Mitt vs. the fourth estate
If and when Mitt Romney’s presidential campaign dies, our former governor has his excuse picked out: the media did it. In a pre–New Hampshire-primary interview with Politico earlier this week, Romney said his newfound focus on political “change” wasn’t newfound at all; the problem, according to Mitt, was that reporters in Iowa kept obsessing over his conservative credentials. “I go on TV and it’s, like: ‘Tell me about your church, tell me where you stand on abortion,’ ” Romney complained. “There is no question the focus of my campaign has been on changing Washington.”
This isn’t quite as bogus as you might think. Romney didn’t mention the word “change” at all in his first several TV advertisements. But later in his TV-ad oeuvre, he turned the word into something of a mantra — stating that “changing America always starts in Iowa,” for example, and vowing to “work like crazy to go to Washington and bring change there.”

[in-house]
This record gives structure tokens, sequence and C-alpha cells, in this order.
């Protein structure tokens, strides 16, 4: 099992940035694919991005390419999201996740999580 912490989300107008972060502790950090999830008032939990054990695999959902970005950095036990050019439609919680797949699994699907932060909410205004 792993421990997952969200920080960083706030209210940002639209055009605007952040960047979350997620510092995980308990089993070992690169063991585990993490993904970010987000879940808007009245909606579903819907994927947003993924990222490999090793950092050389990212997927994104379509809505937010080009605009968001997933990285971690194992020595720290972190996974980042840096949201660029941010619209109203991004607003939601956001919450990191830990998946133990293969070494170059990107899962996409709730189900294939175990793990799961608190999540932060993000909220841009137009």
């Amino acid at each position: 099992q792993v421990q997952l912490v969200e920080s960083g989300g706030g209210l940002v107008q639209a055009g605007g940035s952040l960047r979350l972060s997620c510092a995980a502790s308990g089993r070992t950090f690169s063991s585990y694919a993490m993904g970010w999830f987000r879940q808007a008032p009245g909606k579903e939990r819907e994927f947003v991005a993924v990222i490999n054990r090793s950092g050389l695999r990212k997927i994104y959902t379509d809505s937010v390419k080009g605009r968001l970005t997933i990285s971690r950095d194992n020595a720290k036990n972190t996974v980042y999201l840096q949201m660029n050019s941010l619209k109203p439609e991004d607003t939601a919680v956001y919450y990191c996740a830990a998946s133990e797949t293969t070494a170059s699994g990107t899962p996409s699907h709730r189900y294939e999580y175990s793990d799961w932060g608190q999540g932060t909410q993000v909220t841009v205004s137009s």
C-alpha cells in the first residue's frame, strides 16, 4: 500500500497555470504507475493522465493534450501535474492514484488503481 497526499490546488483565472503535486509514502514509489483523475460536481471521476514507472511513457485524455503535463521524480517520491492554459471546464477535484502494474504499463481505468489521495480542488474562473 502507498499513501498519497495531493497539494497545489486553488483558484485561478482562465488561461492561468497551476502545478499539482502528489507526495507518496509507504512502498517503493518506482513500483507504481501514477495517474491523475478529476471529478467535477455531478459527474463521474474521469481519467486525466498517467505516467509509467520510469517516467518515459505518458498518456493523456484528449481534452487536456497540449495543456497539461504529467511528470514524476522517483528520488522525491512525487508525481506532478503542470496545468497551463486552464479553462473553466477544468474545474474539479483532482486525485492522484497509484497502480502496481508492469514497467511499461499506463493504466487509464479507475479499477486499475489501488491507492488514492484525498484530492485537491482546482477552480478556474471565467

So, is it the press’s fault that Romney isn’t currently known as the change candidate? Not really. Blame, instead, the candidate himself — who astutely sensed the electorate’s desire for change, but lacked the gumption to follow his instincts.
Here’s a telling Romney quote from CBS’s Early Show, on the morning of January 4, one day after he lost to upstart Mike Huckabee in the Iowa caucuses: “Well, you know, I think the race in Iowa was really a very clear call that people want change in Washington. Not in the White House; in Washington.”
That’s nonsensical, obviously, since the White House is in Washington. But it’s also vintage Romney: calculating, inoffensive, and ultimately ineffectual. Candidate, heal thyself.
: This Just In
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